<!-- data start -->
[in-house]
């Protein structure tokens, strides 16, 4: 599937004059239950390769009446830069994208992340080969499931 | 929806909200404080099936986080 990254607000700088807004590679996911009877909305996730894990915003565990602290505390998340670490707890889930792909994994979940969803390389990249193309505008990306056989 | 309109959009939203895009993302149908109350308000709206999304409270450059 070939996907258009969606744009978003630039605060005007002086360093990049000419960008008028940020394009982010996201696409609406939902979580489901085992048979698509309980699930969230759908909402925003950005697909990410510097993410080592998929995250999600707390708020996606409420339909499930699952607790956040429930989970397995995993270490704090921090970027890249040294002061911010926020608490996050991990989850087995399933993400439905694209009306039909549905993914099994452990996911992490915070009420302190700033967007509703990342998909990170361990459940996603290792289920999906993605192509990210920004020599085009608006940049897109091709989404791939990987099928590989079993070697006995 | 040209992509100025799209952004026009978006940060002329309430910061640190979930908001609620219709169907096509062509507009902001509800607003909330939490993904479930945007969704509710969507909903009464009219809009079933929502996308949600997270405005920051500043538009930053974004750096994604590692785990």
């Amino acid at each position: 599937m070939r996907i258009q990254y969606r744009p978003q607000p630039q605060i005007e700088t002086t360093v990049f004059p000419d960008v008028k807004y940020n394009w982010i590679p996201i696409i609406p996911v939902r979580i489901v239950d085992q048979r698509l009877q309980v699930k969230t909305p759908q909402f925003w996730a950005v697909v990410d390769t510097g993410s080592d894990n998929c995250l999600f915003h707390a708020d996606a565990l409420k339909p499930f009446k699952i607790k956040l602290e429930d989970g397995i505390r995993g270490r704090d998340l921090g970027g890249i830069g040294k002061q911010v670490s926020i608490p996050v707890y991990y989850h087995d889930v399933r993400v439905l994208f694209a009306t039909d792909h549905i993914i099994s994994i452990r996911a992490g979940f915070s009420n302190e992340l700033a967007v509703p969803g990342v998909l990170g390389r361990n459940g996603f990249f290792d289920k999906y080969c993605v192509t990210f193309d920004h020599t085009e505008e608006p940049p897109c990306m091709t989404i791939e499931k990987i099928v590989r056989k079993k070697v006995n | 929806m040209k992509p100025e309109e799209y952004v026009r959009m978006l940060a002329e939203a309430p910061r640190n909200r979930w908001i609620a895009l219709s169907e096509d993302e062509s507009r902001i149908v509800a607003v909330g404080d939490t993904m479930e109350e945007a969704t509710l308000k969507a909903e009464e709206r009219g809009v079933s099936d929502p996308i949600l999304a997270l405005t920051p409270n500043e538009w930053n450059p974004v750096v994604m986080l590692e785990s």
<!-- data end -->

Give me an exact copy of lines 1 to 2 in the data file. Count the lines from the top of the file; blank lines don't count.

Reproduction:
[in-house]
């Protein structure tokens, strides 16, 4: 599937004059239950390769009446830069994208992340080969499931 | 929806909200404080099936986080 990254607000700088807004590679996911009877909305996730894990915003565990602290505390998340670490707890889930792909994994979940969803390389990249193309505008990306056989 | 309109959009939203895009993302149908109350308000709206999304409270450059 070939996907258009969606744009978003630039605060005007002086360093990049000419960008008028940020394009982010996201696409609406939902979580489901085992048979698509309980699930969230759908909402925003950005697909990410510097993410080592998929995250999600707390708020996606409420339909499930699952607790956040429930989970397995995993270490704090921090970027890249040294002061911010926020608490996050991990989850087995399933993400439905694209009306039909549905993914099994452990996911992490915070009420302190700033967007509703990342998909990170361990459940996603290792289920999906993605192509990210920004020599085009608006940049897109091709989404791939990987099928590989079993070697006995 | 040209992509100025799209952004026009978006940060002329309430910061640190979930908001609620219709169907096509062509507009902001509800607003909330939490993904479930945007969704509710969507909903009464009219809009079933929502996308949600997270405005920051500043538009930053974004750096994604590692785990």